This project is an SOC (System on a Chip) coded in VHDL and implemented for the Lattice iCE40-hx8k dev board. The SOC contains the following components: 9900 CPU + UART + Timer + I/O Ports
- Lattice iCE40-hx8k dev board (can be ordered online at www.latticesemi.com)
- USB-to-Serial 3.3V adapter (can be ordered from eBay)
- misc USB cables and wires for connecting the USB-to-Serial adapter
NOTE: Make sure the USB-to-serial adapter is a 3.3V version. Some adapters have 5V interface signals which could damage your iCE40-hx8k dev board.
- IceCube2 (from Lattice Semiconductor) was used for synthesis and FPGA Routing.
- Icestorm (https:/github.com/cliffordwolf/icestorm) was used for programming.
I used the Lattice IceCube2 software to generate the SOC_bitmap.bin programming file and then I used this command line "iceprog SOC_bitmap.bin" the program the iCE40-hx8k dev board over the USB cable (iceprog is part of the icestorm tool suite).
I used the minicom program (on Ubuntu Linux) as a console to communicate with the 9900 SOC over the USB-to-Serial connection. Configure minicom using the command line "minicom -s" to configure the serial port for ttyUSB0 and turn of the hardware handshaking. There are probably other alternatives to minicom. Any ANSI terminal-emulator program should work for this application.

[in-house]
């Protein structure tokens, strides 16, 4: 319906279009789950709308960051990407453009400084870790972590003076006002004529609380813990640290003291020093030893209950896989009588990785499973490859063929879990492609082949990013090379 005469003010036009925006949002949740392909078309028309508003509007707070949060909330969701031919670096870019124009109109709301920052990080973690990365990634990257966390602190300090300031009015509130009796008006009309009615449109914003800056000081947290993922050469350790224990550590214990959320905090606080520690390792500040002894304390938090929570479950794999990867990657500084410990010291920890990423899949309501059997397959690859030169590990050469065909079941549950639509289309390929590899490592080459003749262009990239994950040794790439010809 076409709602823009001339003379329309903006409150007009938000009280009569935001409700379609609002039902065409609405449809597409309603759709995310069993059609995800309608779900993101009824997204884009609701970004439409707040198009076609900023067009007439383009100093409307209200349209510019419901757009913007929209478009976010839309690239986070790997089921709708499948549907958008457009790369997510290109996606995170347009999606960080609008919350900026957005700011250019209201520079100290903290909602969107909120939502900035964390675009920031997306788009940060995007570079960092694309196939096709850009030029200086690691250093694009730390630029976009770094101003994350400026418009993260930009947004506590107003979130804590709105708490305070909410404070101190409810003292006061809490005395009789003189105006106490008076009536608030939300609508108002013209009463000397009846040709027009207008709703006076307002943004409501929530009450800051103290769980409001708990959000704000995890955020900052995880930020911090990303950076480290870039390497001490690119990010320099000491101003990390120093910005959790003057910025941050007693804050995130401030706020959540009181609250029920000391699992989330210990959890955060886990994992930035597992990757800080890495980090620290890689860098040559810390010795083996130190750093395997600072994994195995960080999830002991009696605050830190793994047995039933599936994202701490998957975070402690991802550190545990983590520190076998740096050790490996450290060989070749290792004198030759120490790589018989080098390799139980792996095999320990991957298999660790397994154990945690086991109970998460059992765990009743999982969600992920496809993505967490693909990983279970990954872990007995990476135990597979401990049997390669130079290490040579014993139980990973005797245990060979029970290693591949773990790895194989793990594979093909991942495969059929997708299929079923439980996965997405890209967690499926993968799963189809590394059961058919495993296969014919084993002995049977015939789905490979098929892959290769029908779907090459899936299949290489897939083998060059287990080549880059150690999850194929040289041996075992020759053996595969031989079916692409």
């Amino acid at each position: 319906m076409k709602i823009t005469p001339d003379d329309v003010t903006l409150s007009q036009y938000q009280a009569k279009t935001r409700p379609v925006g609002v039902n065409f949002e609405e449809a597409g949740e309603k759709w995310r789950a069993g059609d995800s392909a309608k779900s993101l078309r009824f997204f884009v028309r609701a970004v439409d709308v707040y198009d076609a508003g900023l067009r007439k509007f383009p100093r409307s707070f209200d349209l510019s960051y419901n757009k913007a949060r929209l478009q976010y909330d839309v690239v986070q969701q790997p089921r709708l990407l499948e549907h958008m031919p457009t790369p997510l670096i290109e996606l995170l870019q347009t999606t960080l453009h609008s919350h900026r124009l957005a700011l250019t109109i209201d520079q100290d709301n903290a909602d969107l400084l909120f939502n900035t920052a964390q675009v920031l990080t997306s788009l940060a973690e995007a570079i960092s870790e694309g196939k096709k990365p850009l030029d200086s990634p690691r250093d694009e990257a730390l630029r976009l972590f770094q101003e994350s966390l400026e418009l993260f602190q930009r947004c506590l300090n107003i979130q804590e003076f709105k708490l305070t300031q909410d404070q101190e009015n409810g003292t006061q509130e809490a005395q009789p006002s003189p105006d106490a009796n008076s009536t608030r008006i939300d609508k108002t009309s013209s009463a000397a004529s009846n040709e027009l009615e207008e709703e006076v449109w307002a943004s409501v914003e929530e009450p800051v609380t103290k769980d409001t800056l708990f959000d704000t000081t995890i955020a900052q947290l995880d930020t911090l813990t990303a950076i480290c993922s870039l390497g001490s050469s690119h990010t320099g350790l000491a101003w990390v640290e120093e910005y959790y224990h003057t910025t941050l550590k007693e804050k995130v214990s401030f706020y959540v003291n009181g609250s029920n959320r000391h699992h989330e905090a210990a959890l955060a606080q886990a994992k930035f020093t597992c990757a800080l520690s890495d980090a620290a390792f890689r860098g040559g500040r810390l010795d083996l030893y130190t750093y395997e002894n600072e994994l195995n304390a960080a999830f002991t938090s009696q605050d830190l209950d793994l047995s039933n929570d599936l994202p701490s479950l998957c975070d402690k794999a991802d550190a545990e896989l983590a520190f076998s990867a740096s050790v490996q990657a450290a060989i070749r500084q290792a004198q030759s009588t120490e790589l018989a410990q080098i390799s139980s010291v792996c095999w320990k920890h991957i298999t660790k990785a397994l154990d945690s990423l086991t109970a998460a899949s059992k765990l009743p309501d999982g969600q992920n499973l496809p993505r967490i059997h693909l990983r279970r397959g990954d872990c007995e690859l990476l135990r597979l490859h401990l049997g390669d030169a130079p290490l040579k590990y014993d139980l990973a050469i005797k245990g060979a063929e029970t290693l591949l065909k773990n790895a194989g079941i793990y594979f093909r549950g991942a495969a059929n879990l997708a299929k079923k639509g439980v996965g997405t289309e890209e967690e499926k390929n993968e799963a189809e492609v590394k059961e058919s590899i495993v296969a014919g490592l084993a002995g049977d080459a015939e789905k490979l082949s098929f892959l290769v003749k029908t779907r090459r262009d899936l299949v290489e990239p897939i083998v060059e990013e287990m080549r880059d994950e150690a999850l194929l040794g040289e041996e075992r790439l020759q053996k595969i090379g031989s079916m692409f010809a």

The iCE40 pins are defined as follows:
UART_RXD G1 -pullup yes UART_TXD G2 PORTA B5 PORTA B4 PORTA A2 PORTA A1 PORTA C5 PORTA C4 PORTA B3 PORTA C3 RESET N3 -pullup yes CLK J3 -pullup yes
The memory map of this SOC is as follows:
0000 -> 1fff 8k bytes of RAM f000 -> f004 UART registers f008 -> f00a Timer registers f00c Output register f00e Interrupt mask register f010 -> f012 Random number generator f014 Interrupt source register
9900 CPU Background Info
The TMS 9900 was introduced in June of 1976 by Texas instruments. Its architecture was derived from the TI 990 16-bit minicomputer. It had a 32k word (64k byte) address space and two internal 16-bit registers (PC and WP). The 16x16-bit workspace registers resided in memory and the workspace register pointed to the base address of the workspace registers in RAM. There was no direct hardware support for saving state on a stack for context switching. Instead, when a subroutine is called or an interrupt is processed, context is switched by updating the workspace register. This made context switches relatively efficient.
- Scott L Baker - SOC design
See the LICENSE file in this repository